Boys have fallen behind in science and lost their long-held dominance in math, and though the results are a Canadian first, the problem may be a familiar one: reading.
Reading has been a weak spot for boys for decades. The latest national standardized test results show the gap between girls and boys in reading is growing, and that it is spreading to math and science.
The results raise questions whether struggles with reading are having a domino effect on boys' academic performance. Whether an isolated event, or a sign of something bigger, they raise a red flag for education.
While the Grade 8 boys lagged 11 points behind girls in science, they were 26 points behind in reading. They were slightly ahead, 5 points, in math, but the difference wasn't statistically significant.
The test, known as the Pan-Canadian Assessment Program, or PCAP, uses a blend of multiple-choice and written-response questions. The experts who design and administer the test take special care to ensure that the science and math questions won't disadvantage weak readers, but more than half the questions in the 2010 version required a written response, a slight increase over the last tests in 2007.
This likely created a disadvantage for boys, according to Malkin Dare, president of the Society for Quality Education.
"If they can't read the questions then they can't get them right," she said.
Ms. Dare is an advocate for reform in reading education. Some research suggests that a return to a more phonetic approach to literacy would be helpful to boys, as opposed to newer methods that use cues such as context and syntax, and encourage students to guess at words they don't know.
She believes the current system is setting boys up for failure.
"Not being a good reader at the end of Grade 1 is sort of a like an academic death sentence," she said.
Not everyone is worried by the results. Women are still under-represented in the sciences, and that trend shows no sign of changing. There were nearly four males for every female enrolled in the faculty of engineering at the University of Waterloo in the fall of 2010, for example. The ratio was nearly 3-to-1 in 2001.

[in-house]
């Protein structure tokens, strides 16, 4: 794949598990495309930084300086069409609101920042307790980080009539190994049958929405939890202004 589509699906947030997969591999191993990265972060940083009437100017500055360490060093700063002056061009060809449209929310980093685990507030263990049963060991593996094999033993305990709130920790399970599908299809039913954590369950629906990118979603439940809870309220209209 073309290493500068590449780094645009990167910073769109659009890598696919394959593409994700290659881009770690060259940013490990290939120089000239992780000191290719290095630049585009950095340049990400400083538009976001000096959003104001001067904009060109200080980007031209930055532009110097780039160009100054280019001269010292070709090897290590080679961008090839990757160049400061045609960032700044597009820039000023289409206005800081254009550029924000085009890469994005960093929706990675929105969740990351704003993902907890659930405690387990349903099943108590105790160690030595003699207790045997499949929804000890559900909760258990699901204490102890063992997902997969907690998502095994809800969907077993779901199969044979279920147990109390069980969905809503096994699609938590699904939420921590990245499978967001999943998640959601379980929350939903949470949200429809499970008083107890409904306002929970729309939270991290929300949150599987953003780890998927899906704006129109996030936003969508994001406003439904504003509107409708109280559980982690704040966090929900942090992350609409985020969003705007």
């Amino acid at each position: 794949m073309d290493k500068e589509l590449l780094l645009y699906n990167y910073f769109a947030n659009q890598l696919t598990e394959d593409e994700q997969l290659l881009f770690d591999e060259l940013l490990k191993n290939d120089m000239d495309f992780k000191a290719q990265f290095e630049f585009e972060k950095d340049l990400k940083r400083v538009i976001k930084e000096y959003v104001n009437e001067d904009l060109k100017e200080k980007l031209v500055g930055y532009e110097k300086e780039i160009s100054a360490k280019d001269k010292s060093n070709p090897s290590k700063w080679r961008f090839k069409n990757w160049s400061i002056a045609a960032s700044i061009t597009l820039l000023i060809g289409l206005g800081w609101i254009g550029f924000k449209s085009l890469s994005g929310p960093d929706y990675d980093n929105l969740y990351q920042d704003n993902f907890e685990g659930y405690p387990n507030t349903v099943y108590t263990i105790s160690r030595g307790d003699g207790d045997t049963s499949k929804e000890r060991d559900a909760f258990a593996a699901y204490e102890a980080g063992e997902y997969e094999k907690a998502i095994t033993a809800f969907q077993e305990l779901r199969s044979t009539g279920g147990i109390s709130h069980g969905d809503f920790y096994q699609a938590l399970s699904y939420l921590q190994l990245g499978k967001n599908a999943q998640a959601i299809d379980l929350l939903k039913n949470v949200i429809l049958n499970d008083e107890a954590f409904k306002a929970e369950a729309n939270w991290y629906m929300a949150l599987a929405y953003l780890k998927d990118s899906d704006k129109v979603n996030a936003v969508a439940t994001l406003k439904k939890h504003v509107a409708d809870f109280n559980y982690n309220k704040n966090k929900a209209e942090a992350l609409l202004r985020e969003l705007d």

"I think it's a good thing that the girls have caught up [in the testing]" said Gilles Fournier, an assessment expert who helped write the final report on the PCAP results. "Years and years ago it was difficult to get girls to take science courses; now it's the opposite."
Efforts to recruit women into science and to close the achievement gap for boys have sometimes been at odds. Science scores will be the major focus of the next round of PCAP tests in 2013, and educators will get a sense of whether girls are really taking over.
All the fuss over gender is misplaced, according to Wayne Martino, a professor of education at the University of Western Ontario. Socioeconomic status is more closely linked to academic achievement than gender, and the boys issue is distracting education from bigger problems.
"I don't discount the issue that there are issues for boys, but I don't think it's helpful to think as boys as a homogeneous group," he said.
Single-sex education is gaining traction with public-school boards as a way to boost boys' academic achievement. The Calgary Board of Education opened an all-boys school this fall, Calgary's Catholic board hopes to open one next year, and Toronto, which already has a handful of single-sex classrooms and boys' reading clubs, will open a boys academy next fall.